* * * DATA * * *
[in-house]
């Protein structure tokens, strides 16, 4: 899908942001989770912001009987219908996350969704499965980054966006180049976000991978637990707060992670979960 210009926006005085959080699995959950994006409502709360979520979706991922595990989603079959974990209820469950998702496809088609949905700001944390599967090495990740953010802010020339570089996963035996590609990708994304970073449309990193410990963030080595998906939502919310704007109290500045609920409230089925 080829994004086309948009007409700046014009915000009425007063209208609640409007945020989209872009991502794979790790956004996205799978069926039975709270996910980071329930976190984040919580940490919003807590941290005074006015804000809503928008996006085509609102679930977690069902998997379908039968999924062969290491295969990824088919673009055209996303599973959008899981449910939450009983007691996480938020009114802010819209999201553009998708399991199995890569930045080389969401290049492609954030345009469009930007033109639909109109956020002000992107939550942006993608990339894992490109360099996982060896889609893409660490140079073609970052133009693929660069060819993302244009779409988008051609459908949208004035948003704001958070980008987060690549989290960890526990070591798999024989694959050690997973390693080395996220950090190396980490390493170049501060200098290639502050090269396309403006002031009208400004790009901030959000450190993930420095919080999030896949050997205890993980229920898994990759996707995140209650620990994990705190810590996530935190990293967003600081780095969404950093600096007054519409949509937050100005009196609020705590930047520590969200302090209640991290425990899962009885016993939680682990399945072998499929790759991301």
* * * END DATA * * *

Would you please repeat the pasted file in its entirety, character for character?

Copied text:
[in-house]
């Protein structure tokens, strides 16, 4: 899908942001989770912001009987219908996350969704499965980054966006180049976000991978637990707060992670979960 210009926006005085959080699995959950994006409502709360979520979706991922595990989603079959974990209820469950998702496809088609949905700001944390599967090495990740953010802010020339570089996963035996590609990708994304970073449309990193410990963030080595998906939502919310704007109290500045609920409230089925 080829994004086309948009007409700046014009915000009425007063209208609640409007945020989209872009991502794979790790956004996205799978069926039975709270996910980071329930976190984040919580940490919003807590941290005074006015804000809503928008996006085509609102679930977690069902998997379908039968999924062969290491295969990824088919673009055209996303599973959008899981449910939450009983007691996480938020009114802010819209999201553009998708399991199995890569930045080389969401290049492609954030345009469009930007033109639909109109956020002000992107939550942006993608990339894992490109360099996982060896889609893409660490140079073609970052133009693929660069060819993302244009779409988008051609459908949208004035948003704001958070980008987060690549989290960890526990070591798999024989694959050690997973390693080395996220950090190396980490390493170049501060200098290639502050090269396309403006002031009208400004790009901030959000450190993930420095919080999030896949050997205890993980229920898994990759996707995140209650620990994990705190810590996530935190990293967003600081780095969404950093600096007054519409949509937050100005009196609020705590930047520590969200302090209640991290425990899962009885016993939680682990399945072998499929790759991301």